A journey to see elk in Western North Carolina
Jen here. Last weekend, my dad and I ventured across Western North Carolina in search of a creature rare and mystifying, at least in this part of the country: elk.
Flashback: Overhunting and habitat loss drove elk to extinction in the state by the late 18th century.
- In the early 2000s the National Park Service reintroduced the animal into the Great Smoky Mountain National Park to see if they could stage a comeback.
- So far, it's worked. According to the state Wildlife Resources Commission, the population has passed 200.
Flashforward: Our elk-watching expedition began in the Cataloochee Valley, which is about 40 miles west of Asheville and accessible via a long, narrow and winding road.
- There were no elk around that morning, but there were spectators. Tailgaters pulled out lawn chairs and coolers, ready to wait all day for a glimpse of the herd.
We drove another hour along the Blue Ridge Parkway to the Oconaluftee Visitors Center in Cherokee, where elk are known to roam the surrounding valleys. No dice. Until…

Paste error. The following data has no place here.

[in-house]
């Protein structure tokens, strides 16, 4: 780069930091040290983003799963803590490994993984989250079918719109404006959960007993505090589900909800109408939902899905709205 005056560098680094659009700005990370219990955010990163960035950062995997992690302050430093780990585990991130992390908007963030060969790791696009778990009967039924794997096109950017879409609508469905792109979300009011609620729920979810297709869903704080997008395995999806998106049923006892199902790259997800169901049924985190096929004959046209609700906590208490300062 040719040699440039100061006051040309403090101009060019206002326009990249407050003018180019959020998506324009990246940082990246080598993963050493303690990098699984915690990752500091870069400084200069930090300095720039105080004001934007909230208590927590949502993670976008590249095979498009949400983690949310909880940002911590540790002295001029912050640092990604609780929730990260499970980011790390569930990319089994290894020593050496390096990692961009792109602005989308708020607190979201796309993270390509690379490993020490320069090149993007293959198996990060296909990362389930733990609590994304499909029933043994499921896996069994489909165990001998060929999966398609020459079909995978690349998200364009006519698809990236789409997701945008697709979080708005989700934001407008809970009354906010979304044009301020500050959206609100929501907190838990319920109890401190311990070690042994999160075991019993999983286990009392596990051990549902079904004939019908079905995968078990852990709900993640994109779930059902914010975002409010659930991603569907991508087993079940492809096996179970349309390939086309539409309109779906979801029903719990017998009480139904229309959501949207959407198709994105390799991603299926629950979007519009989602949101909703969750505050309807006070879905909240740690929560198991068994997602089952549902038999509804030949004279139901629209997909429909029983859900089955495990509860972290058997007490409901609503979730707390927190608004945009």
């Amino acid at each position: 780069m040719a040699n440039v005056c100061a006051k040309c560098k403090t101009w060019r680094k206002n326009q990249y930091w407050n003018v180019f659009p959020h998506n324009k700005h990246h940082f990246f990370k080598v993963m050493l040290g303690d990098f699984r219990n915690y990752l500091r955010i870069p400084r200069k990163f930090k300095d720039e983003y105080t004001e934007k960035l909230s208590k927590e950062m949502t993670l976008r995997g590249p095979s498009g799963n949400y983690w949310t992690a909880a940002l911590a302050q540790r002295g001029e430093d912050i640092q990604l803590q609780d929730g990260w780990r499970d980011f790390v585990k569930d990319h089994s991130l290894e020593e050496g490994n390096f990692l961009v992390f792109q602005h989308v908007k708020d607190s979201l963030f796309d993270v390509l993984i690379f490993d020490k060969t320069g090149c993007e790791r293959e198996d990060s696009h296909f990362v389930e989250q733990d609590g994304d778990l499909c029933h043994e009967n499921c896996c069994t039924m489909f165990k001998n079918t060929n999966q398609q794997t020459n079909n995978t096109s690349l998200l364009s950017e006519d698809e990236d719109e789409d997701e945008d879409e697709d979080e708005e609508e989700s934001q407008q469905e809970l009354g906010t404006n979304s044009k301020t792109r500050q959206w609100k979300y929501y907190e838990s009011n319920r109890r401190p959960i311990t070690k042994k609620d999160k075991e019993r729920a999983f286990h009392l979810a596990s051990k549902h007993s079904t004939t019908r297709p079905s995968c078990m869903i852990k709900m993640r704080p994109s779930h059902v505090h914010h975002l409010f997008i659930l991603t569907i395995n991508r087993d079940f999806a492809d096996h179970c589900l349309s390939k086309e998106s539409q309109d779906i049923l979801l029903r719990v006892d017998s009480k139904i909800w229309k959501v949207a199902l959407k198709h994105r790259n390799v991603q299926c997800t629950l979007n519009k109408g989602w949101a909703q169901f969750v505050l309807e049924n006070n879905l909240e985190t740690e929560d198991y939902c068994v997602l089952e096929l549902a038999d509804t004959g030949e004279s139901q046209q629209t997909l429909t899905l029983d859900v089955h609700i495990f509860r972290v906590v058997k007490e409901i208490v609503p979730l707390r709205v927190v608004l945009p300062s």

- As we were driving away, a car stopped in front of us and a small child poked his head out of its sunroof. I followed his line of sight, and there they were: two female elk, or cows, lying peacefully in the grass.
- Then, we came across at least 25 more, including several calves and at least one antlered male elk, or bull.
One by one, cars on the Blue Ridge Parkway stopped. A crowd formed along the roadside, but still a safe distance from the animals, to witness with quiet amazement the elk of North Carolina.
- From afar the elk seemed quiet, docile and unbothered. They were no doubt aware of the presence of people but were more concerned with snacking on the grass and bathing in the late afternoon sun.
The bottom line: To behold the elk was neat. To do so alongside a hodgepodge group of humans — the same species that once wiped them out, now rooting for their return — was really special.
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